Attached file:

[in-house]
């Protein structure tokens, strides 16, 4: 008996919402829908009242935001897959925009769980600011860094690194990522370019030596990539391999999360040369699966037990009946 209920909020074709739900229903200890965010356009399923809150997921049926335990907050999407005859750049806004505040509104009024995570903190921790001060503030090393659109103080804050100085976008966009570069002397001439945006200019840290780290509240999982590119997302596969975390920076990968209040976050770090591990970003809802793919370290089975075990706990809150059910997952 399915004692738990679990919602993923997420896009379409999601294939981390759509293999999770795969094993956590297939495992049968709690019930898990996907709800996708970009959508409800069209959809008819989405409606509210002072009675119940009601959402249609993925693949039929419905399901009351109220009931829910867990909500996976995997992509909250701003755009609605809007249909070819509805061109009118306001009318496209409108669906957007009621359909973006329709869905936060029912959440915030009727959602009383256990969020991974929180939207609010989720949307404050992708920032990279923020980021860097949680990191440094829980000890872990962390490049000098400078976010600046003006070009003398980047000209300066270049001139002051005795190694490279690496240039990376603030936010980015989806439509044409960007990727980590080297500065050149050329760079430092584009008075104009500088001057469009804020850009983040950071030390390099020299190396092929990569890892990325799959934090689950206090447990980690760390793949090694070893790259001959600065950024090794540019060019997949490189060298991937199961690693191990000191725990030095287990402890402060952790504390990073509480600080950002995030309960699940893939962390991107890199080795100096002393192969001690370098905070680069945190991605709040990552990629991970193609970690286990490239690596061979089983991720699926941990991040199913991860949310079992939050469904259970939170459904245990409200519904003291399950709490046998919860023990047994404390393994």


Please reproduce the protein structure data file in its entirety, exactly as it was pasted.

[in-house]
């Protein structure tokens, strides 16, 4: 008996919402829908009242935001897959925009769980600011860094690194990522370019030596990539391999999360040369699966037990009946 209920909020074709739900229903200890965010356009399923809150997921049926335990907050999407005859750049806004505040509104009024995570903190921790001060503030090393659109103080804050100085976008966009570069002397001439945006200019840290780290509240999982590119997302596969975390920076990968209040976050770090591990970003809802793919370290089975075990706990809150059910997952 399915004692738990679990919602993923997420896009379409999601294939981390759509293999999770795969094993956590297939495992049968709690019930898990996907709800996708970009959508409800069209959809008819989405409606509210002072009675119940009601959402249609993925693949039929419905399901009351109220009931829910867990909500996976995997992509909250701003755009609605809007249909070819509805061109009118306001009318496209409108669906957007009621359909973006329709869905936060029912959440915030009727959602009383256990969020991974929180939207609010989720949307404050992708920032990279923020980021860097949680990191440094829980000890872990962390490049000098400078976010600046003006070009003398980047000209300066270049001139002051005795190694490279690496240039990376603030936010980015989806439509044409960007990727980590080297500065050149050329760079430092584009008075104009500088001057469009804020850009983040950071030390390099020299190396092929990569890892990325799959934090689950206090447990980690760390793949090694070893790259001959600065950024090794540019060019997949490189060298991937199961690693191990000191725990030095287990402890402060952790504390990073509480600080950002995030309960699940893939962390991107890199080795100096002393192969001690370098905070680069945190991605709040990552990629991970193609970690286990490239690596061979089983991720699926941990991040199913991860949310079992939050469904259970939170459904245990409200519904003291399950709490046998919860023990047994404390393994």